Late glitch fails to slam brakes on Serena charge
By Martyn Herman
LONDON (Reuters) - Standing a set and 5-1 up in the Wimbledon final against a Spaniard playing only her second match in tennis's most famous arena, a fourth consecutive grand slam singles title looked a formality for Serena Williams on Saturday.
She duly completed the job against Garbine Muguruza 6-4 6-4 to claim the so-called 'Serena Slam' and will head to the U.S. Open bidding to become only the third woman to win the "calendar year" Grand Slam in the professional era.
But an angst-ridden finale in which Muguruza tenaciously fought back showed that, despite Williams's vast experience and vice-like grip on women's tennis, crossing the finishing line for a 21st grand slam title made her heart pound just as fast as when she made her first breakthrough at the 1999 U.S. Open.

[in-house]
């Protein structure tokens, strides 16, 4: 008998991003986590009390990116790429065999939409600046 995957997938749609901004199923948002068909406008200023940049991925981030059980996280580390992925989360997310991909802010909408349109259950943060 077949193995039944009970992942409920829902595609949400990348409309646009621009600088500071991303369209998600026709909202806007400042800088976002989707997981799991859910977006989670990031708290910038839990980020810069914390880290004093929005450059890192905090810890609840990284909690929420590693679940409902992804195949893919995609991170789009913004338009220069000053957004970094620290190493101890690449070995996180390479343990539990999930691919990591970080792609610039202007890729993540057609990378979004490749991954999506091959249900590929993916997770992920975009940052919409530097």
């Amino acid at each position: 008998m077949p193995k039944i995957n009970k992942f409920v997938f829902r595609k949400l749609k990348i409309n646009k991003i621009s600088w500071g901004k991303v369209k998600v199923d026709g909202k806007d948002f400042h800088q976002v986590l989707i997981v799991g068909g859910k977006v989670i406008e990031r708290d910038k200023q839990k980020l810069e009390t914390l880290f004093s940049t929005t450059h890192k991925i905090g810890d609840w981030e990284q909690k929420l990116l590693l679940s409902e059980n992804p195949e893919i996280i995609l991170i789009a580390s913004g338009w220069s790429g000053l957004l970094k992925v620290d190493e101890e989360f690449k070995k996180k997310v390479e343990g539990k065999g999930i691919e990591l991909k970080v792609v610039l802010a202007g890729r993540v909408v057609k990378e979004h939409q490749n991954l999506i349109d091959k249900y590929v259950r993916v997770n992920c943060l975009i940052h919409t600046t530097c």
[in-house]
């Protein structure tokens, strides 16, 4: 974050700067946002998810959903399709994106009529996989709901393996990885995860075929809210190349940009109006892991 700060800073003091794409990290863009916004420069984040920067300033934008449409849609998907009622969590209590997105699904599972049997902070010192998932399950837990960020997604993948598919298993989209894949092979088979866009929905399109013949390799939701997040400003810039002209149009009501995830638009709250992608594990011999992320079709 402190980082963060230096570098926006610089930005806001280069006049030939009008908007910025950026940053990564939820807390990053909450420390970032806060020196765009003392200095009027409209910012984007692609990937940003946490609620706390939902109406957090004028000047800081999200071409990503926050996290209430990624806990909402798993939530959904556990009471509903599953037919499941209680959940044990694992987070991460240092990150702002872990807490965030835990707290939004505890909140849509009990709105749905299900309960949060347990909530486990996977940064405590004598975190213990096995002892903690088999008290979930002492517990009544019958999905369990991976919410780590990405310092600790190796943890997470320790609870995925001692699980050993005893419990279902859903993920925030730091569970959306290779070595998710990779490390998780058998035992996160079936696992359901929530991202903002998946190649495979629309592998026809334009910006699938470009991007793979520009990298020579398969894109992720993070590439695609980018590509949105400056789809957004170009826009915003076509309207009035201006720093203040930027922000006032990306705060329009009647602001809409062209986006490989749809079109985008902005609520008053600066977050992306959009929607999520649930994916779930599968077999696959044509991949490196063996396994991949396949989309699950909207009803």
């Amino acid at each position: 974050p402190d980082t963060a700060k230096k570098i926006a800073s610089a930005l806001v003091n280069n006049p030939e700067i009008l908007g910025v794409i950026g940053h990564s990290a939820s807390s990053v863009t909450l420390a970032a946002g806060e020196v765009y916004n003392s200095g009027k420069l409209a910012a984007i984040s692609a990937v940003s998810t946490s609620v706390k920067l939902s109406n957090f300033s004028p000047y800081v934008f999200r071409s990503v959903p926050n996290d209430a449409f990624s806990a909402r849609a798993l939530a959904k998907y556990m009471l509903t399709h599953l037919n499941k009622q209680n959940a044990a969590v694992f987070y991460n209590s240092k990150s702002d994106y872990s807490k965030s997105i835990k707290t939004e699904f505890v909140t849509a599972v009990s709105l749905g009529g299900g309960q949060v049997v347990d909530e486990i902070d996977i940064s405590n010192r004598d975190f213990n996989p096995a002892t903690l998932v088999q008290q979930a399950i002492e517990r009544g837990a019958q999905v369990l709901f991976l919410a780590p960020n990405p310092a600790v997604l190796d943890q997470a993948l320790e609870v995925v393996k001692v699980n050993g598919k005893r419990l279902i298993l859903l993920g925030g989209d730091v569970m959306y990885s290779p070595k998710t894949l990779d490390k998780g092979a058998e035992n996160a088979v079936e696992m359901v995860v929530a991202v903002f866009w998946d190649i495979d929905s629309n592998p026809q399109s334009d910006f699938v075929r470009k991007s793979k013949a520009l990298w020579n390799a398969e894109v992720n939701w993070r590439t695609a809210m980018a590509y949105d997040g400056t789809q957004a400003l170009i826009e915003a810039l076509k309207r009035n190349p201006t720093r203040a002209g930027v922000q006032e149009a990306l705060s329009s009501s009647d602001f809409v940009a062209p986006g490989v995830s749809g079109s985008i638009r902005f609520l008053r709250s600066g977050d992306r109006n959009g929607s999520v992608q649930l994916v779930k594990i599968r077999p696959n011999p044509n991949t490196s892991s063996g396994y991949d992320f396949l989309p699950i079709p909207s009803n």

Which, for her rivals hoping that at nearly 34 the American will become blase about collecting trophies, is bad news.
"I just learned that all the people are nervous, even Serena, in a final, because I saw it," Muguruza, the first Spaniard to contest a Wimbledon women's singles showpiece match since Arantxa Sanchez-Vicario in 1996, told reporters.
In winning her sixth Wimbledon title and first since 2012, Williams became the oldest woman to win a grand slam in the modern era and, unless she suffers a dip in form, it seems unlikely anyone can stop her march into the history books at Flushing Meadows where she is unbeaten since 2011.
On Saturday, however, it was the feat of holding all four majors concurrently, something she also achieved at the 2003 Australian Open, that was foremost in her thoughts.
"I honestly wouldn't have thought last year after winning the U.S. Open I would win the Serena Slam at all," said the world number one. "It's super exciting. Continued...